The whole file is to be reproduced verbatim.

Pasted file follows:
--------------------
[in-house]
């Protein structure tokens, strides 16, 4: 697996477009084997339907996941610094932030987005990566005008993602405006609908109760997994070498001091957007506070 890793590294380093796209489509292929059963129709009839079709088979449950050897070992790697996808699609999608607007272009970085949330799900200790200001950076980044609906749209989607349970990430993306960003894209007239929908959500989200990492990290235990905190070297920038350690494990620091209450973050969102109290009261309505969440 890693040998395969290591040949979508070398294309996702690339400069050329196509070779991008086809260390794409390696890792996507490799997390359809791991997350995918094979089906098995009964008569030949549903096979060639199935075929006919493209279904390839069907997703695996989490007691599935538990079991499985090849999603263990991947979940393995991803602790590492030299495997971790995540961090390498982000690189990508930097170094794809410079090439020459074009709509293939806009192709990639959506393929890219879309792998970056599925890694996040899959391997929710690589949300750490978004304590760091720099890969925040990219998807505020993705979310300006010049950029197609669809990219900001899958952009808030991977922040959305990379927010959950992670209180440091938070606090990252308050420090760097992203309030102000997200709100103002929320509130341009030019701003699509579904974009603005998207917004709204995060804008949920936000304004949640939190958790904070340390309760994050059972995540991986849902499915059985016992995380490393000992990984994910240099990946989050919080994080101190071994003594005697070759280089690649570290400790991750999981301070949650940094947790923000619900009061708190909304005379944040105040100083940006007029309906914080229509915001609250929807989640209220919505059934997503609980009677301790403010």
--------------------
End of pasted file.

[in-house]
């Protein structure tokens, strides 16, 4: 697996477009084997339907996941610094932030987005990566005008993602405006609908109760997994070498001091957007506070 890793590294380093796209489509292929059963129709009839079709088979449950050897070992790697996808699609999608607007272009970085949330799900200790200001950076980044609906749209989607349970990430993306960003894209007239929908959500989200990492990290235990905190070297920038350690494990620091209450973050969102109290009261309505969440 890693040998395969290591040949979508070398294309996702690339400069050329196509070779991008086809260390794409390696890792996507490799997390359809791991997350995918094979089906098995009964008569030949549903096979060639199935075929006919493209279904390839069907997703695996989490007691599935538990079991499985090849999603263990991947979940393995991803602790590492030299495997971790995540961090390498982000690189990508930097170094794809410079090439020459074009709509293939806009192709990639959506393929890219879309792998970056599925890694996040899959391997929710690589949300750490978004304590760091720099890969925040990219998807505020993705979310300006010049950029197609669809990219900001899958952009808030991977922040959305990379927010959950992670209180440091938070606090990252308050420090760097992203309030102000997200709100103002929320509130341009030019701003699509579904974009603005998207917004709204995060804008949920936000304004949640939190958790904070340390309760994050059972995540991986849902499915059985016992995380490393000992990984994910240099990946989050919080994080101190071994003594005697070759280089690649570290400790991750999981301070949650940094947790923000619900009061708190909304005379944040105040100083940006007029309906914080229509915001609250929807989640209220919505059934997503609980009677301790403010």